An African safari might be just the ticket to get Allison Warner’s life back on track. She’s struggling to recover from the death of her teenage son a year ago, as her husband Burke grows increasingly distant, finding solace in his law practice. The couple embark on an exciting safari along with a rather diverse and bizarre group of tourists; one in particular, handsome Englishman Jeremy Hoskins, makes Allison feel a way she has no business feeling as a married woman. She throws herself recklessly into the safari, soaking in breathtaking landscapes and exotic animals. But it soon becomes apparent that fellow tourists the Kirkpatricks are engaged in something more sinister than sightseeing. Allison and Burke, along with a ragtag gang of travelers, turn amateur detectives as they investigate the Kirkpatricks’ suspicious suitcases, bizarre midnight meetings and erratic behavior. While traveling through the Serengeti en route to their next destination, the unthinkable happens: The tour van is hijacked and the group is kidnapped. Now they must fight for their survival. Winther certainly knows how to keep the pace moving; there’s no shortage of tension as Allison and friends land in one dangerous spot after another. Winther’s well-done descriptions of Africa create a lush, vibrant setting. But the abrupt change in point of view halfway through the novel—from Allison to Burke—is jarring; it would have been better to incorporate both points of view throughout the entire work. Some parts of this story ring strikingly untrue, especially those concerning 10-year-old Trish, who behaves more like a mature teenager and is included in the group’s dangerous sleuthing activities despite her young age. Still, it’s Allison’s metamorphosis from sheltered housewife to courageous woman that truly centers this tale. Her desire to save her marriage, coupled with the lure of the forbidden, will resonate with readers and keep them cheering for her to the novel’s end.
A superb thriller with enough action and suspense to keep readers well-satisfied.
In Winther’s thriller, a vacation goes perilously awry when two friends encounter danger, intrigue and drug smugglers in the exotic resorts and mountain villages of Peru.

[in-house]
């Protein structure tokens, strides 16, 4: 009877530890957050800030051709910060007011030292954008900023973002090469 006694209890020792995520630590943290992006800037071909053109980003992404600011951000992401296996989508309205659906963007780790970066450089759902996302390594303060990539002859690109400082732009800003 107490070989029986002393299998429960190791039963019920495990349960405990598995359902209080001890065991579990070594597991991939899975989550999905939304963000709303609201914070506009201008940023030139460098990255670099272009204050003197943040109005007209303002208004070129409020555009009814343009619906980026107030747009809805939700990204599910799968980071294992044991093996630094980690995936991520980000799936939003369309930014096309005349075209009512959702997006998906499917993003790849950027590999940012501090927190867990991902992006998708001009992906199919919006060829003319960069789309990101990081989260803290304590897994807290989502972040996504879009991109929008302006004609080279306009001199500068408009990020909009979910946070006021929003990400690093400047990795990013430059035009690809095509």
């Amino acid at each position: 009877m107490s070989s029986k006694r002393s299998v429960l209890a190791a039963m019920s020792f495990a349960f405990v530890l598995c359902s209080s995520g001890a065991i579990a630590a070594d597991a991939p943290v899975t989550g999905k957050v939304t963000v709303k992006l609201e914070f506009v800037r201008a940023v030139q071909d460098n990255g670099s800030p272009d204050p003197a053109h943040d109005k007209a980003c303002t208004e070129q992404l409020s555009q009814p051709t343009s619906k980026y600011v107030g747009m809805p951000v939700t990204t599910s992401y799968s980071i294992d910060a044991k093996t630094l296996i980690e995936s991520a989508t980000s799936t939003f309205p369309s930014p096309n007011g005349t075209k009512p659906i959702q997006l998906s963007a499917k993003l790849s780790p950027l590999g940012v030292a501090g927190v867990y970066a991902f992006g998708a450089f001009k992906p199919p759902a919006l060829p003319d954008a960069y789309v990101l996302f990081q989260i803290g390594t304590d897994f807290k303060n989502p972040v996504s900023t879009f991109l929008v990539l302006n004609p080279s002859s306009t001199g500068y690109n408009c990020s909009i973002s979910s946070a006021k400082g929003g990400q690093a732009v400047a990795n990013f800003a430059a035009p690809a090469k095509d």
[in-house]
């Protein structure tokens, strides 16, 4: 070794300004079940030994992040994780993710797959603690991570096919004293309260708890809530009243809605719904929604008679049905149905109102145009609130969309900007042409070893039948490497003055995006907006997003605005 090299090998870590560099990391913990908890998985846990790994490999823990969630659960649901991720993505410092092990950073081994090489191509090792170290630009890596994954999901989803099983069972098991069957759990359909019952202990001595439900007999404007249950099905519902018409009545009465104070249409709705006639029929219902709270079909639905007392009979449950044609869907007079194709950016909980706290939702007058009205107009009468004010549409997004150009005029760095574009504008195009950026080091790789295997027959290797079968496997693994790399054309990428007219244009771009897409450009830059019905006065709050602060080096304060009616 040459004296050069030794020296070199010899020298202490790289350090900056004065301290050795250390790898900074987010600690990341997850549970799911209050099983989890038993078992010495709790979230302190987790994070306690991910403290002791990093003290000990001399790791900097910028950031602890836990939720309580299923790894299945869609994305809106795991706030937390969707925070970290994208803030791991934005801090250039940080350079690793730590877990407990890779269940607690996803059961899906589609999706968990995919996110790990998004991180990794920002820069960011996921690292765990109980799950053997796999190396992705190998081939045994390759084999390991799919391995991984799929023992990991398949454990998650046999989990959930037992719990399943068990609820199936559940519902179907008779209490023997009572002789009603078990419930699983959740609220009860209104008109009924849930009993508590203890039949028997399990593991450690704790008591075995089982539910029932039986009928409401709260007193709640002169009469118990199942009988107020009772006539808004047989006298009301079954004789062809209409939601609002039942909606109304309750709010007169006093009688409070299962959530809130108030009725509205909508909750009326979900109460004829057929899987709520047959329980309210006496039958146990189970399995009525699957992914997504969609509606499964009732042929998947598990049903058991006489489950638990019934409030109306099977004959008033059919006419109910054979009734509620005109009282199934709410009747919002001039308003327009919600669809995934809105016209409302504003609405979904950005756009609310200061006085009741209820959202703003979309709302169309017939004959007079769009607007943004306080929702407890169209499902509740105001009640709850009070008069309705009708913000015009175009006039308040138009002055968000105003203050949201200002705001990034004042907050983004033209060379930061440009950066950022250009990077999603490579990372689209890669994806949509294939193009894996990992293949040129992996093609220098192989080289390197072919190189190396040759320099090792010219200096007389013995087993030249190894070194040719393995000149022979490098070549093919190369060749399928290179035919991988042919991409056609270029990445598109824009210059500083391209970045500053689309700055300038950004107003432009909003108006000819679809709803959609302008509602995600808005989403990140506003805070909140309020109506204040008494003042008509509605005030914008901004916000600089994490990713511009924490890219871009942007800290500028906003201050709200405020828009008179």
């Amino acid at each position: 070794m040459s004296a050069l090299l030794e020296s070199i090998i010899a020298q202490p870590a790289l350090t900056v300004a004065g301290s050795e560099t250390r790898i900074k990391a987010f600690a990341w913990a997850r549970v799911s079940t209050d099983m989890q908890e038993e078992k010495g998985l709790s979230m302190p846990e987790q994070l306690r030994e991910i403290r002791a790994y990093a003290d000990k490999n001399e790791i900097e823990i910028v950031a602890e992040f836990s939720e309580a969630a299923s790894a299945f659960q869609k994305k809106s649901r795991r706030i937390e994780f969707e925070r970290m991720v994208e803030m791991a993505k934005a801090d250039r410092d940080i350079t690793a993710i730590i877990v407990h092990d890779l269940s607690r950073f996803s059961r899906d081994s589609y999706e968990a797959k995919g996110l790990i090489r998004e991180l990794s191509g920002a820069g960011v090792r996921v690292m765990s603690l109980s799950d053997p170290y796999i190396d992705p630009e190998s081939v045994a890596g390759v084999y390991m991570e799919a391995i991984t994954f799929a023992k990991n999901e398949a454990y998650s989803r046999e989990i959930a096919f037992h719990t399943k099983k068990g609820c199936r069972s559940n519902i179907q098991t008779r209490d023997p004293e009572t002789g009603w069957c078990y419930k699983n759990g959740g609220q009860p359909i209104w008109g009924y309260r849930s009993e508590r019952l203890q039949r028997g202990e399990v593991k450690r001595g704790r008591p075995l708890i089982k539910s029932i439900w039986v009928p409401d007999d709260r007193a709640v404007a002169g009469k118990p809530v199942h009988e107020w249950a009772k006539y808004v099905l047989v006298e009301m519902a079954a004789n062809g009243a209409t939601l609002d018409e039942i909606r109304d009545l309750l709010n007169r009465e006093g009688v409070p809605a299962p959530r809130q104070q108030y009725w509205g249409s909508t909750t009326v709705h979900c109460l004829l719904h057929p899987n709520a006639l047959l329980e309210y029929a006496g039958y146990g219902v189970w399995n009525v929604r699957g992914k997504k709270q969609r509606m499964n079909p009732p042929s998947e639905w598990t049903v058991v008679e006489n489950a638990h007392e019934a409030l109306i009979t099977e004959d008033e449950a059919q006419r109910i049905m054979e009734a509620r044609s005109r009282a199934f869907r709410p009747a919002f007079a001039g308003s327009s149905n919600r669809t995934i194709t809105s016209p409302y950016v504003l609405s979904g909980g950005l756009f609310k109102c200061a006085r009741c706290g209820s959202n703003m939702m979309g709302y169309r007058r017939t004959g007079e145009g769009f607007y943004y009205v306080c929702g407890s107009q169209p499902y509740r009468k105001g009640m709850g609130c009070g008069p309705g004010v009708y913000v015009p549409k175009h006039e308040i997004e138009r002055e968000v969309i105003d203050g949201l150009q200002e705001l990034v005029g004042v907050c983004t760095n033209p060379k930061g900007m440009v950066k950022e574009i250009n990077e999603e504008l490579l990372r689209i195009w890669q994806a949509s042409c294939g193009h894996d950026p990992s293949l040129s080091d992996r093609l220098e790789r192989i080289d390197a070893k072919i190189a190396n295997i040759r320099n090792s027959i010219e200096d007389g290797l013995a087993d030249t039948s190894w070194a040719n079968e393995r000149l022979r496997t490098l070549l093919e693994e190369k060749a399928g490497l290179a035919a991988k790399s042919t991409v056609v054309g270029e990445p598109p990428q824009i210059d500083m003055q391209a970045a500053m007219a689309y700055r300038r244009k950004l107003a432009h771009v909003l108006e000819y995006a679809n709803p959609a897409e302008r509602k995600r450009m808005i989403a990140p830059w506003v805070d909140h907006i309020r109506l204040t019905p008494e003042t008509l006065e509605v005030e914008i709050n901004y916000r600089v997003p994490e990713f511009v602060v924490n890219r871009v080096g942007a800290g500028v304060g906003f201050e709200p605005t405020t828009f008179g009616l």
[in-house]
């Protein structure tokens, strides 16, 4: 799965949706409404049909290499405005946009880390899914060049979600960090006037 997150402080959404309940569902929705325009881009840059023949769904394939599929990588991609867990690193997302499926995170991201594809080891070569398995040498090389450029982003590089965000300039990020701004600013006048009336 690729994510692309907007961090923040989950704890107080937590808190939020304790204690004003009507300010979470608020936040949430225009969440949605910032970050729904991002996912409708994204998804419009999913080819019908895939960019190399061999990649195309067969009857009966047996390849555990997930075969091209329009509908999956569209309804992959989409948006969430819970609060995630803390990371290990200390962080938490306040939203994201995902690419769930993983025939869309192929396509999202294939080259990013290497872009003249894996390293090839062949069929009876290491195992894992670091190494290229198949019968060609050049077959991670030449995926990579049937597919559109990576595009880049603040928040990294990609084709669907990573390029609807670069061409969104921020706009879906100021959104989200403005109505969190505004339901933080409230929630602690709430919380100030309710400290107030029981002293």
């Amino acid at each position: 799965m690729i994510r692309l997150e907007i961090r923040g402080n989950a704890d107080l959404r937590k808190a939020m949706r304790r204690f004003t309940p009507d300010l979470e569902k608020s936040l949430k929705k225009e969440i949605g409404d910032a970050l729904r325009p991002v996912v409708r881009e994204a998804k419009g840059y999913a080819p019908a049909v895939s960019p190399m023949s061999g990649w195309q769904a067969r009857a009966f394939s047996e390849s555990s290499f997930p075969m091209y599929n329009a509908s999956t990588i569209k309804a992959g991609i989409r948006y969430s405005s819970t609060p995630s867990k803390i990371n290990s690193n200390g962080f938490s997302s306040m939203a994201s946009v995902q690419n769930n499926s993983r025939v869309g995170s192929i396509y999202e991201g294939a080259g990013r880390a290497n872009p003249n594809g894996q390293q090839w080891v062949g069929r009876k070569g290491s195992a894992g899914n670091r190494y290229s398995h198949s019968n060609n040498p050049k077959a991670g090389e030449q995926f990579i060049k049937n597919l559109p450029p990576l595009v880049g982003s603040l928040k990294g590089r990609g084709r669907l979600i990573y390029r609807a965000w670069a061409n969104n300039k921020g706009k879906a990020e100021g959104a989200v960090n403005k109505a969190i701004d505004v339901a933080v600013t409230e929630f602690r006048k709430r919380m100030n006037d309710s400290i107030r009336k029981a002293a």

Along with her best friend Carrie, legal secretary Jan Fielding arrives in Peru hoping for a relaxing, glamorous vacation away from the office. But almost immediately it’s anything but peaceful. Gun-toting soldiers patrol the streets, Carrie’s suitcase is broken into while the girls are in the hotel bar and there’s something odd about their tour guide, Luis, the son of a business associate of Carrie’s father. Worse, Jan feels an attraction toward him that she doesn’t want. Nevertheless, Jan is determined to enjoy the sights of ancient and modern Peru. But as they travel to some of the country’s most intriguing locales, the girls’ relationship deteriorates as Carrie acts more and more suspicious. The appearance of the overly friendly, chameleonlike American named Brewster further convinces Jan that something’s going on. But her growing relationship with Luis makes the usually in-control secretary dangerously off-balance. When she learns Carrie’s father is smuggling drugs and Carrie is working with the DEA to uncover the drug ring, Jan wants out—now. Unfortunately, she’s “persuaded” to spy on their prime suspect, Luis, even if it costs Jan her life. Winther nicely ramps up the suspense and tension from page to page, and her details of Peru’s landscape, natives and locales pull readers into a lush South American realm. But it’s also a disturbing tale of morality as Jan struggles to come to terms with Peru’s impoverished population and their survival role in the production of cocaine. Colorful characters pepper the narrative and create a well-rounded cast. Some story threads aren’t solved and the ending feels hasty and flat. Still, it’s satisfying to see Jan figure out what’s important in life and make peace with her past while catching the bad guys.
An ultimately fulfilling thriller with plenty of treachery, villains and heroes to go around.